Sleep, essential to live longer and better

Sleeping little and poorly at an early age will determine health for the rest of life, according to experts, who consider it necessary for citizens to become aware that sleep is fundamental to living longer and better.On the occasion of the celebration of World Sleep Day on March 18, various organizations warn of the health problems that little sleep entails and emphasize children and the elderly.

The Spanish Society of Neurology and Thoracic Surgery (SEPAR), together with the Spanish Sleep Society (SES) and the Spanish Association of Pediatrics (AEP) ensure that the majority of Spanish children who suffer from sleep disorders they are undiagnosed.

Obesity, hypertension and attention deficit, related to sleep

  • Obesity, hypertension, attention deficit hyperactivity disorder, irritability or school failure are some examples of the repercussions of sleeping disorders in children and poor sleeping habits, according to these associations.
  • “It is necessary to make the population aware that sleep is essential for quality of life and also for the quantity of life,” says the president of the SES, Diego Garcia, in a statement.
  • Garcia stresses that a growing number of studies show that poor sleep quality determines our health from an early age and increases the risk of suffering from certain diseases in the future.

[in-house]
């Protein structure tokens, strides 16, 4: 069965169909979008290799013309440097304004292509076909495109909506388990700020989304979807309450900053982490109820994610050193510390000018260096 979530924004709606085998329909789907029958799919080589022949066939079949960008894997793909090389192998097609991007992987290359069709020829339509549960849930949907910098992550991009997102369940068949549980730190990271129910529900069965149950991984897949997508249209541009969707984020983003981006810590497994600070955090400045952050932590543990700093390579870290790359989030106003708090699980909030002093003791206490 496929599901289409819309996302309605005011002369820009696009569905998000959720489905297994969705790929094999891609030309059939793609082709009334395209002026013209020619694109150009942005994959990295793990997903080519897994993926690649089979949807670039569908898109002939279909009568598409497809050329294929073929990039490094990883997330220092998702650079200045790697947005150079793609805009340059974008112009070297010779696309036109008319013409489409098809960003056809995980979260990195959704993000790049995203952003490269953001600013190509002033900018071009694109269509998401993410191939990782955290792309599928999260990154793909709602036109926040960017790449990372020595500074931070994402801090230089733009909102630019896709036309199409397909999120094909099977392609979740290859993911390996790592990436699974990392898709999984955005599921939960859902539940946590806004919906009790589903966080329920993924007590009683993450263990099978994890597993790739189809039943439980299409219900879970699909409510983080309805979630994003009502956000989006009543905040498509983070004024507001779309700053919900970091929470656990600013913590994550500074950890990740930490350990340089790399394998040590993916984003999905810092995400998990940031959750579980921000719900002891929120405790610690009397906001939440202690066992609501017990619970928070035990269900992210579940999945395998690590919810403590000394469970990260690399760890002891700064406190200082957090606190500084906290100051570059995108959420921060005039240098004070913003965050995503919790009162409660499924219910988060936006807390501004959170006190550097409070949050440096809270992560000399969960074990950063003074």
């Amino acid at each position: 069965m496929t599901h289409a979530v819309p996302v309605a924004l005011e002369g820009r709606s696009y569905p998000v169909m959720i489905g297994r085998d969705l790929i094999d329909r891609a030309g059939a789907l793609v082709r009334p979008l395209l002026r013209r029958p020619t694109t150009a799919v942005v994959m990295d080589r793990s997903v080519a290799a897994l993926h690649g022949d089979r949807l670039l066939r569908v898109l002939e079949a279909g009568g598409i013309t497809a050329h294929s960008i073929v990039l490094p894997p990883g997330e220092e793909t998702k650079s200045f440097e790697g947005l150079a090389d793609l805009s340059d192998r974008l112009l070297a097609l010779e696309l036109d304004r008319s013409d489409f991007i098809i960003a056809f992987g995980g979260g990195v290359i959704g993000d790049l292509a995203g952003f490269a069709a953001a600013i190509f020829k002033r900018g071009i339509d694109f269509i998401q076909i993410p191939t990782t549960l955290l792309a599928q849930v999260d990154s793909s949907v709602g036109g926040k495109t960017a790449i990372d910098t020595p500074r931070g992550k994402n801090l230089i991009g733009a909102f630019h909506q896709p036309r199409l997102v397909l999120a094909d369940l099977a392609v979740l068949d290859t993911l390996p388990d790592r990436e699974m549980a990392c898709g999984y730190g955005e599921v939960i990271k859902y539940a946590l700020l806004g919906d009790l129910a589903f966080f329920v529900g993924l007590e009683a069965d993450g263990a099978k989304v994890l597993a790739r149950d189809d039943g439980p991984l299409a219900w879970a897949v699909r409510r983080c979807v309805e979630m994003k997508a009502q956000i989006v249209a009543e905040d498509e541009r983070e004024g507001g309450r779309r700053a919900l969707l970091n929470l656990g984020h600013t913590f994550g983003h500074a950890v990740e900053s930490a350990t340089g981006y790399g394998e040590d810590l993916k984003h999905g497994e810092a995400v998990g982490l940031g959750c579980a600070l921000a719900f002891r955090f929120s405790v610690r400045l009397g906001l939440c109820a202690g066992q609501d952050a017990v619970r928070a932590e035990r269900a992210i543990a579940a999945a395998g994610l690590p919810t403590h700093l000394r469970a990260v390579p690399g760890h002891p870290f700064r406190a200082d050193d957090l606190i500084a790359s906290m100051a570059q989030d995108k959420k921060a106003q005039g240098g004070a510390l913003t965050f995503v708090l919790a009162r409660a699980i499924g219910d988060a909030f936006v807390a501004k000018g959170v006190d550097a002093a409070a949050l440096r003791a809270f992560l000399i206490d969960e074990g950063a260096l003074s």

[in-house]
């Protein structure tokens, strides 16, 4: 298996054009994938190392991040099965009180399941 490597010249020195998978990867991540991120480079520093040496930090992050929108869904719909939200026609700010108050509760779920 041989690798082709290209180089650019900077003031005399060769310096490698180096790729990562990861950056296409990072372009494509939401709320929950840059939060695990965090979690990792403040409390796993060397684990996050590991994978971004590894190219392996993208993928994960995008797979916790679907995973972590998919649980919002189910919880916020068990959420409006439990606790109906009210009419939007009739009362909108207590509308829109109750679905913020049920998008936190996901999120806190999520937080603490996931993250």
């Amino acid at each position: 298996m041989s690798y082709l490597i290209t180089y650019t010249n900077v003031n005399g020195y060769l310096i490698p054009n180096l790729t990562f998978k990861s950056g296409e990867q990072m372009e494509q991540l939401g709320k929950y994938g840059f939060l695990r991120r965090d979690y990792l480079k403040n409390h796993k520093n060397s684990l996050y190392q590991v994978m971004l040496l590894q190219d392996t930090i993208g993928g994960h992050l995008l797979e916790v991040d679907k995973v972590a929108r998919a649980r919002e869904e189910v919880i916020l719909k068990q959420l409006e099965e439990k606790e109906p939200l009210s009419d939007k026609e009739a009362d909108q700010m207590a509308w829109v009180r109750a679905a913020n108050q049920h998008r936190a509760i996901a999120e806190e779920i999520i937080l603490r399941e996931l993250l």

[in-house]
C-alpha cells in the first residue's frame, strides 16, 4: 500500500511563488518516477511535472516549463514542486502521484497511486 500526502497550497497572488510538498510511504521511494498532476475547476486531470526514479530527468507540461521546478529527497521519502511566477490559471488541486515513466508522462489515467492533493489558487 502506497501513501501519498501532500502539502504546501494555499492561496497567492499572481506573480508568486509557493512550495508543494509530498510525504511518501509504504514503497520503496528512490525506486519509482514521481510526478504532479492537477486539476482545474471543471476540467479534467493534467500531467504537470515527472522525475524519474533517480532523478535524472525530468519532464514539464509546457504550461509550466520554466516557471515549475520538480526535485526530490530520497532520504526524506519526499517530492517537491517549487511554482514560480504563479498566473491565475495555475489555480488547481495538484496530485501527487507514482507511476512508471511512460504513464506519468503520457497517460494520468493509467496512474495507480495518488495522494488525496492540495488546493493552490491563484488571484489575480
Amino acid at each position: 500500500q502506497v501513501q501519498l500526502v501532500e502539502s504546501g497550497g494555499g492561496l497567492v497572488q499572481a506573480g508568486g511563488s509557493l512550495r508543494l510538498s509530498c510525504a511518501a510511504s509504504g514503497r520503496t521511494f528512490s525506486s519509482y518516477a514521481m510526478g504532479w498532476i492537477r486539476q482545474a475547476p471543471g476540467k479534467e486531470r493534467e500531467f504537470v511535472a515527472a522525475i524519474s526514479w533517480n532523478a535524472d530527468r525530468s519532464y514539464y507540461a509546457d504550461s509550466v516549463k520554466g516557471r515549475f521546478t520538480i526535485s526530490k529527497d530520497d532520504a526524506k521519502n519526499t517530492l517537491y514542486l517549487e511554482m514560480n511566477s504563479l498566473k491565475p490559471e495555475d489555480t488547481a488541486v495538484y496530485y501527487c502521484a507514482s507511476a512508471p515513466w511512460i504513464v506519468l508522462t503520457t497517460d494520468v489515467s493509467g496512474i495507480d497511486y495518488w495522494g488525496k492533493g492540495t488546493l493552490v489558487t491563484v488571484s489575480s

• In this sense, Dr. Teresa Caned, from the SES, also points out that sleep is very important during the first years of life and during puberty, since sleep plays a very important role in brain maturation.

    Sleep is essential for brain maturation

  • For its part, the Spanish Society of Geriatrics and Gerontology (SEGG) states that 32% of people over the age of 65 have sleep disorders and poor sleep can cause complications such as hypertension, depression or cardiovascular diseases.
  • 37% of the elderly have trouble falling asleep, 29% wake up during the night and up to 19% complain of waking up early.
  • In this sense, the SEGG warns of the “false belief” that the increase in the prevalence of sleep disorders in this segment of the population is normal and expected as part of aging, with which, on many occasions, the elderly “are undertreated” and “ignored”.
  • Dr. Pedro González, from the SEGG, emphasizes that “elderly people do not sleep less, but rather sleep differently” and in them there are different circumstances that influence sleep such as life changes related to retirement, the greater incidence of problems of health and the greater use of medication.

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